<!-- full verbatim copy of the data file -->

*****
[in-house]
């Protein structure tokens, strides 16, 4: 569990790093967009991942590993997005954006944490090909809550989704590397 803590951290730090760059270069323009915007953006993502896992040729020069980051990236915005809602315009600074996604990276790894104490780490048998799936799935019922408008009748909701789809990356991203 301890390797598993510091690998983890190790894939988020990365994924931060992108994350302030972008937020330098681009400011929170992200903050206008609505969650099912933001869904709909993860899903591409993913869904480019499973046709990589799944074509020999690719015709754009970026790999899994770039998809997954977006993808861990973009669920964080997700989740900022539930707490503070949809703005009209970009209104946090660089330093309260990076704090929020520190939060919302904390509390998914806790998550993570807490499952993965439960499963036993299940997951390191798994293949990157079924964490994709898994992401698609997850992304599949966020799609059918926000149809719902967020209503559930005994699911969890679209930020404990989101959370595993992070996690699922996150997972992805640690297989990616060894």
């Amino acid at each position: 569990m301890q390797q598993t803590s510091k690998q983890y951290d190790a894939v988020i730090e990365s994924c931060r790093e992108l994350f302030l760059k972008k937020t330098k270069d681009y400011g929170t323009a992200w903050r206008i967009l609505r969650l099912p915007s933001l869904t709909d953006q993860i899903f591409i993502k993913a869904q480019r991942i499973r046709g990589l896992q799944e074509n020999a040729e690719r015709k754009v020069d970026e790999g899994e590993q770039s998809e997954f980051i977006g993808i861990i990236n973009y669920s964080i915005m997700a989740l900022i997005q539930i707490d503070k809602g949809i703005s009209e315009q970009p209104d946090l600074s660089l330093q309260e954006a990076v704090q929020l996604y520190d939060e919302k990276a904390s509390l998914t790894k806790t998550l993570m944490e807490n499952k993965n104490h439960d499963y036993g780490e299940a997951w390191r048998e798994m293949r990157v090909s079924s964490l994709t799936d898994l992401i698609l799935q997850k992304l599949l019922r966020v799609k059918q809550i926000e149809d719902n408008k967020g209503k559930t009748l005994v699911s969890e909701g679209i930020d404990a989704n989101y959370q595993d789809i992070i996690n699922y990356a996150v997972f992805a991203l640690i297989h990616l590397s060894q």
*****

[in-house]
């Protein structure tokens, strides 16, 4: 569990790093967009991942590993997005954006944490090909809550989704590397 803590951290730090760059270069323009915007953006993502896992040729020069980051990236915005809602315009600074996604990276790894104490780490048998799936799935019922408008009748909701789809990356991203 301890390797598993510091690998983890190790894939988020990365994924931060992108994350302030972008937020330098681009400011929170992200903050206008609505969650099912933001869904709909993860899903591409993913869904480019499973046709990589799944074509020999690719015709754009970026790999899994770039998809997954977006993808861990973009669920964080997700989740900022539930707490503070949809703005009209970009209104946090660089330093309260990076704090929020520190939060919302904390509390998914806790998550993570807490499952993965439960499963036993299940997951390191798994293949990157079924964490994709898994992401698609997850992304599949966020799609059918926000149809719902967020209503559930005994699911969890679209930020404990989101959370595993992070996690699922996150997972992805640690297989990616060894």
């Amino acid at each position: 569990m301890q390797q598993t803590s510091k690998q983890y951290d190790a894939v988020i730090e990365s994924c931060r790093e992108l994350f302030l760059k972008k937020t330098k270069d681009y400011g929170t323009a992200w903050r206008i967009l609505r969650l099912p915007s933001l869904t709909d953006q993860i899903f591409i993502k993913a869904q480019r991942i499973r046709g990589l896992q799944e074509n020999a040729e690719r015709k754009v020069d970026e790999g899994e590993q770039s998809e997954f980051i977006g993808i861990i990236n973009y669920s964080i915005m997700a989740l900022i997005q539930i707490d503070k809602g949809i703005s009209e315009q970009p209104d946090l600074s660089l330093q309260e954006a990076v704090q929020l996604y520190d939060e919302k990276a904390s509390l998914t790894k806790t998550l993570m944490e807490n499952k993965n104490h439960d499963y036993g780490e299940a997951w390191r048998e798994m293949r990157v090909s079924s964490l994709t799936d898994l992401i698609l799935q997850k992304l599949l019922r966020v799609k059918q809550i926000e149809d719902n408008k967020g209503k559930t009748l005994v699911s969890e909701g679209i930020d404990a989704n989101y959370q595993d789809i992070i996690n699922y990356a996150v997972f992805a991203l640690i297989h990616l590397s060894q």